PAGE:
My mother loved the holiday Season. Her normally bright smiling face was a little brighter, her smile a little bigger during the holidays.
She suffered from macular degeneration among many other things, and was legally for several of the last years of her life.
I had the unique experience of spending 2-1/2 years of time on the world in Florida with her and my stepdad – Pop – who had a stroke at the end of 2004.
My duties included yard and house maintenance, cooking, shopping, shuttling them to their myriad of doctor appointments, and among other things, putting up the Christmas decorations when that time of year rolled along.
Mom was an incredible woman, and dealt with her physical limitations with as much strength and determination as any person could expect to – more than many would. She went to the “Lighthouse for the Blind” in Ft Lauderdale to learn how to deal with her disability and she learned her lessons well.
In fact, with her ability to maneuver around her home including the kitchen and with the relaxed look on her face as she looked directly at you when she spoke with you, it was often easy to forget she really couldn’t see much at all.
I recall setting up their artificial Christmas tree, which had to be 15 years old – Pop always got his money’s worth out of something. It had been shortened a little through the years, and some of the color-coded tags had fallen off, and the whole process of just setting up the tree itself and getting it all fluffed up was a task in and of itself.
The first Christmas I was there my stepsister, Adrienne – ‘yo Adrienne’ to me – set it up, in fact so she can offer first hand testimony to the challenge.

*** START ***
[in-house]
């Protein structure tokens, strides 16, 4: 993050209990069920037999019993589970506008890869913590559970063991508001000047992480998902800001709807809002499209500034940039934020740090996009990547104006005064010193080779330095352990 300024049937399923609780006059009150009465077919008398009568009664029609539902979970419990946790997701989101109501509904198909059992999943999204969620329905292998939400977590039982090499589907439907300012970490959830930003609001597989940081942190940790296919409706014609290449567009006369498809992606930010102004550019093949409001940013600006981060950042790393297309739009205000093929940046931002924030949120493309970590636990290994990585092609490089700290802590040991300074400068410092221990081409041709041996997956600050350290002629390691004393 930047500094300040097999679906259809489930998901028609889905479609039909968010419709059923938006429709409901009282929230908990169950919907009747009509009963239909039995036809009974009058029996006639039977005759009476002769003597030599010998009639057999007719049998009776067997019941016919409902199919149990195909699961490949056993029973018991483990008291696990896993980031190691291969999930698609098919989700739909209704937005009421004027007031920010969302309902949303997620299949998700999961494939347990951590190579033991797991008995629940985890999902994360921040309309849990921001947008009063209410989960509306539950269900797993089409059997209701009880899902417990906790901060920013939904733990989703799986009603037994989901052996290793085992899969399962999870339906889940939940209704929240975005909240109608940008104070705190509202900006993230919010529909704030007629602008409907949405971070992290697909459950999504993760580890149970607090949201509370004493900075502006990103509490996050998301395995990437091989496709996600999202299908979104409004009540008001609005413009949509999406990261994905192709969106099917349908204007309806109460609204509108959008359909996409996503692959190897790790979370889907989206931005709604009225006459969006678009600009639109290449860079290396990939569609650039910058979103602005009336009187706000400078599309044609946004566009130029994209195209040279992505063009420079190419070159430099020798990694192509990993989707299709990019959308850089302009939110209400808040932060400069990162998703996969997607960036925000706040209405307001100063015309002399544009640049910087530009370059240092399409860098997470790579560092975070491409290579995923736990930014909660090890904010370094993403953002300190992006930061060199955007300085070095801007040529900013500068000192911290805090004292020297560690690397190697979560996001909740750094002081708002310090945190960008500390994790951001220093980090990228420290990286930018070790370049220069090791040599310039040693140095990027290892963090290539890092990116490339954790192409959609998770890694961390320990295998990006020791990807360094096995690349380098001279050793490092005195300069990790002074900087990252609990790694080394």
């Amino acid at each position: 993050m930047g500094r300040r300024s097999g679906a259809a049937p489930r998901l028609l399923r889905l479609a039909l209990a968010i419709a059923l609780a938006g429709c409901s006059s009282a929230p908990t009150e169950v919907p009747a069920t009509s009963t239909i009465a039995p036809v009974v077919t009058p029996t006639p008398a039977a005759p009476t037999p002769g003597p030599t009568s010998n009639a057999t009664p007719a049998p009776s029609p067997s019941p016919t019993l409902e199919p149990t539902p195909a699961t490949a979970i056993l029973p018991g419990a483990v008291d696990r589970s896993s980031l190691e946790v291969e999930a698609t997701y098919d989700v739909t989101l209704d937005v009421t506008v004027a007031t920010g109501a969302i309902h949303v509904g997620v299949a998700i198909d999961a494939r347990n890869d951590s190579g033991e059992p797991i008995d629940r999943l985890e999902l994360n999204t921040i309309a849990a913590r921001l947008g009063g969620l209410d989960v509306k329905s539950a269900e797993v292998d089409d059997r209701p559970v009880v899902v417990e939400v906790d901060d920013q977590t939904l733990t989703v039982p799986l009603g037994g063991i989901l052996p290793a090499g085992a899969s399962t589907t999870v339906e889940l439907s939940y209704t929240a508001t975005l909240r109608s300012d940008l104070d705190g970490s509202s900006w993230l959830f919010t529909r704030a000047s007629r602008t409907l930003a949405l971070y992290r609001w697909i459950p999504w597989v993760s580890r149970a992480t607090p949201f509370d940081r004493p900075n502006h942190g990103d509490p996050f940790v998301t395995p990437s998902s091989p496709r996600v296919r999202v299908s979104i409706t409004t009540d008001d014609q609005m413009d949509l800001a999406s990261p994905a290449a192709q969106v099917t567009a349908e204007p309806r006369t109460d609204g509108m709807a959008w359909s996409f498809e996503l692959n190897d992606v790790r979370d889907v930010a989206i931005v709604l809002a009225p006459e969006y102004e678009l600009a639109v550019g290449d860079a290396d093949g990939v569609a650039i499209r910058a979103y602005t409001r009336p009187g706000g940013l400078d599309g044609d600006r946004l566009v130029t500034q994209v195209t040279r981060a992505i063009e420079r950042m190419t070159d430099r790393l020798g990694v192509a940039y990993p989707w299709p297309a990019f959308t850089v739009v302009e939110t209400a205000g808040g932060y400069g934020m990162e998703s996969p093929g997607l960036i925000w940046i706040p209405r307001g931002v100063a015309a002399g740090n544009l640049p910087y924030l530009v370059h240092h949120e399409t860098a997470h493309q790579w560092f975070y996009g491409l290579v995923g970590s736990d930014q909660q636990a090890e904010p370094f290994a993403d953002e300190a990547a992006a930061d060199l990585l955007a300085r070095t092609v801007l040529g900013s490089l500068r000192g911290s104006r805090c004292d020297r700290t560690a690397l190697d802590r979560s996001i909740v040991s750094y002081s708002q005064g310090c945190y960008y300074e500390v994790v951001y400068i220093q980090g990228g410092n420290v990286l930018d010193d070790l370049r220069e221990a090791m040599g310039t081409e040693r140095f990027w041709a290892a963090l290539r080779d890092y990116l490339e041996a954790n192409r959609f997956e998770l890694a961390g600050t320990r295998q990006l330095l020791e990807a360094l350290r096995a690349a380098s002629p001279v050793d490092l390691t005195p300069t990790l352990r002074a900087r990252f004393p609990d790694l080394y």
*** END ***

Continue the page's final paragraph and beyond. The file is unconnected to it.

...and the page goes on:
The lights would come next, and there were a lot of them, in fact 1,000 for a 6’ tree, and they had to be wrapped on each branch, from tip to trunk.
Pop would put most of the ornaments on, and when it was done it was a pretty sight. A lot of depth to the lights, what with them placed all the way to the trunk and all. And bright. Possibly bright enough to be seen from space if placed in the front lawn.
But what exactly, could Mother see? As she sat with her signature smile across her kind face, I asked, “What do you think?” “It’s beautiful” she would say, rocking back and forth and hands clasped in front of her not unlike a child.
I would laugh and tease her “what the heck are talking about, you can’t even see!”
She would feign ignorance and say “Just stop it! That’s not true!”
“Ok, then – tell me, exactly what do you see, really?”
“Well”, she would say hesitantly. “I can see a bright light, like a halo, along the outline of the tree”, and she would draw the outline with her hands out in front of her. She continued, “the inside of that outline is black”. She sat back and looked up at me.
“That’s it?” I asked. “That’s all you see? No ornaments or anything?”
“Pretty much”, she said.
“Then, why do we go though all of this?” I asked tactlessly.
“Because I remember”, she said, looking at her past with a smile on her face, as she sat in her favorite chair.
I love my mother immensely, as do my children, my siblings, their children, and just about anyone else who ever met her.
She was the gentlest, kindest, most loving person I have ever known and any capacity I have for love I got from her. I miss her tremendously, as we all do.
I am also thankful, in a way, that she is with God and not alive today for as much as I love her , I don’t think I could have faced myself in the mirror knowing how she would have been during these holidays that just past.
As it is, I am confident she is with all of us all, watching from Heaven, with the perfect vision the Lord has given her back, and that she is reassured by him that this too shall pass and we will all get through this my children, my brothers and sisters and their families, my friends, and myself.
She helped me to see all the lights and decorations on the tree that wasn’t there this year.
Was this a horrible holiday, this Incarcerated Christmas? Not at all.
And I’ll tell you all about it next time. . .